Greyhound racing officials refused to hand over names of suspected live baiters, inquiry told
Published: February 18, 2016 - 4:34PM
Greyhound Racing NSW officials refused to hand over information to the RSPCA that could have helped identify a number of people suspected of involvement in live baiting due to privacy concerns, an inquiry has heard.
The Special Commission into Greyhound Racing has been told a diary which "contained very valued information" was seized during a raid in February 2015 on an unidentified trainer who was suspected of using live animals to train greyhounds on his western Sydney property.
The chief inspector of the RSPCA, David O'Shannessy, told the commission on Thursday that the society had asked Greyhound Racing NSW to identify the people in the diary, which had a list of Christian names and telephone numbers.
But Mr O'Shannessy said the racing organisation would not assist unless they received a formal notice to produce information.
Mr O'Shannessy told the commission the RSPCA never prepared the notice or sent it.
The RSPCA did not think it was appropriate in the circumstances and did not want to be seen to do anything to jeopardise any impending court cases, he said.
Mr O'Shannessy told the commission that had a memorandum of understanding between the organisations been in place, it would have been easier to exchange information.
He had told the commission a memorandum of understanding had been drafted years earlier but had never been signed or finalised for a number of reasons.
These included reservations about sharing information with an organisation that did not have the same powers as it did, privacy concerns, and fears of defamation cases against the RSPCA for releasing information.
The special commission was set up in the wake of last year's live-baiting scandal, which has forced a shake-up of the industry.
The former Greyhound Racing NSW chief executive officer, Brent Hogan, and the board of the organisation stepped down from their positions last year after the scandal broke.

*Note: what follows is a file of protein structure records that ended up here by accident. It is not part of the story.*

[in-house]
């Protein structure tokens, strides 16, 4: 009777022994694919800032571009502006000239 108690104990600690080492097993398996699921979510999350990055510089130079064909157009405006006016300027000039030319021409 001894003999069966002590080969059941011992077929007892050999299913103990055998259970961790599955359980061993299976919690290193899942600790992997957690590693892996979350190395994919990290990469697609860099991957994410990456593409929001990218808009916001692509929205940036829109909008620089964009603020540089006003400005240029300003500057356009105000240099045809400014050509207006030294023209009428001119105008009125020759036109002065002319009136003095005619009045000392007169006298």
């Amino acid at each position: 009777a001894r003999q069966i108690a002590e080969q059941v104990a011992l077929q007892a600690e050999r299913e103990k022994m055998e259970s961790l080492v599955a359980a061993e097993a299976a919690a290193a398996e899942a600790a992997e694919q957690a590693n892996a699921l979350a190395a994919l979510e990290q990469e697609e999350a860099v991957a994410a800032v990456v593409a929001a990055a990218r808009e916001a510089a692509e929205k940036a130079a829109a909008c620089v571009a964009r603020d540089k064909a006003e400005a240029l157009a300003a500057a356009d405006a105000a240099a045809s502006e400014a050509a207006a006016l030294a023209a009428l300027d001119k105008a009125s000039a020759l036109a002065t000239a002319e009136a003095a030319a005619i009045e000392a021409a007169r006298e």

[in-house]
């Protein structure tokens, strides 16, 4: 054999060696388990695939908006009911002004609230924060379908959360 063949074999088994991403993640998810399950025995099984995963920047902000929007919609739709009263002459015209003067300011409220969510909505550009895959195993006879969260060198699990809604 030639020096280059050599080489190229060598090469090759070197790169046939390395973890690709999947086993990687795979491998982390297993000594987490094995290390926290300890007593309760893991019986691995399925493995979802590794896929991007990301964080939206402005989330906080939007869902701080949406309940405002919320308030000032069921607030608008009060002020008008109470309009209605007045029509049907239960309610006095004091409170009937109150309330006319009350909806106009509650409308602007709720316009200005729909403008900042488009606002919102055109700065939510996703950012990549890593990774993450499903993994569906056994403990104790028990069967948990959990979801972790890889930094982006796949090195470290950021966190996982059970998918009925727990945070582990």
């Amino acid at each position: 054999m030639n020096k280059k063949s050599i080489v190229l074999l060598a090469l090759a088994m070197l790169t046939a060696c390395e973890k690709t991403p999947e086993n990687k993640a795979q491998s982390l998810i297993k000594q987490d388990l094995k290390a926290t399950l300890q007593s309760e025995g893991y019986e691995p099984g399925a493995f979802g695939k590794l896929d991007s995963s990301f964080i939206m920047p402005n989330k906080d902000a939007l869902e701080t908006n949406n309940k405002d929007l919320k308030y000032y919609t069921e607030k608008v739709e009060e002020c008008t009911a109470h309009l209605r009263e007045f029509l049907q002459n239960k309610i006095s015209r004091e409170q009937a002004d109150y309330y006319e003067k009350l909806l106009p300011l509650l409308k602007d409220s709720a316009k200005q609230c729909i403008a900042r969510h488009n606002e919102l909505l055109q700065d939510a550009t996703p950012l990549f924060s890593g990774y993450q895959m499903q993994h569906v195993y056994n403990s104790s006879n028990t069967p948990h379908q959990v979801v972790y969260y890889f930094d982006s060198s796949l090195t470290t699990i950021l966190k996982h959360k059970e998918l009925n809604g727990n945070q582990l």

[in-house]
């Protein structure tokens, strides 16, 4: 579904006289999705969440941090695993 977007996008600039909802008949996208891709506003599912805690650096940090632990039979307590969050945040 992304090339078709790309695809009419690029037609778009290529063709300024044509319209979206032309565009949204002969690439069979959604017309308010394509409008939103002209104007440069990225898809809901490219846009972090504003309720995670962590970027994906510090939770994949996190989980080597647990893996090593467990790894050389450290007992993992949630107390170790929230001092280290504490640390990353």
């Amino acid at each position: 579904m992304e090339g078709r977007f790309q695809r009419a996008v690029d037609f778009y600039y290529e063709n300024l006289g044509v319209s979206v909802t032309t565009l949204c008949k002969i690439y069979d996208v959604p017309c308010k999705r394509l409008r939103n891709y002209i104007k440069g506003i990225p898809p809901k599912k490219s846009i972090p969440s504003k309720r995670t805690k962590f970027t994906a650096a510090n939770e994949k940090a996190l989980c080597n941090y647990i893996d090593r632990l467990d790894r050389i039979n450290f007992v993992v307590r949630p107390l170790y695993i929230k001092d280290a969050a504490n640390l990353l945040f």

The commission resumed hearings this week to hear evidence about greyhound injuries, general welfare and governance.
It has been told that greyhound racing stewards were told to "desist" from providing too much detailed information about injuries and deaths of the dogs, because the industry was being plagued by "pretty bad publicity".
Mr O'Shannessy said that the RSPCA received dozens of complaints a year about greyhounds but the number jumped dramatically to 100 in 2015 after the revelations about live baiting.
Mr Hogan was recalled to give evidence to the commission.
He said he had not been made aware of concerns by the organisation's manager of welfare, education and welfare, Tony O'Mara, or the chief steward, Clint Bentley, that live baiting was continuing and industry participants had, at consultation meetings with Mr O'Mara, baulked at any moves to stop the illegal activity.
Despite documents going to the board of Greyhound Racing NSW that included areas of concern – including that the historic practice of using live animals needed to be eradicated – Mr Hogan said he believed the issue was about the public perception of dead carcasses of animals being used.
When asked why Mr O'Mara had brought the issue of live baiting to the attention of the board, Mr Hogan said: "It was unclear to us."
The commission has adjourned.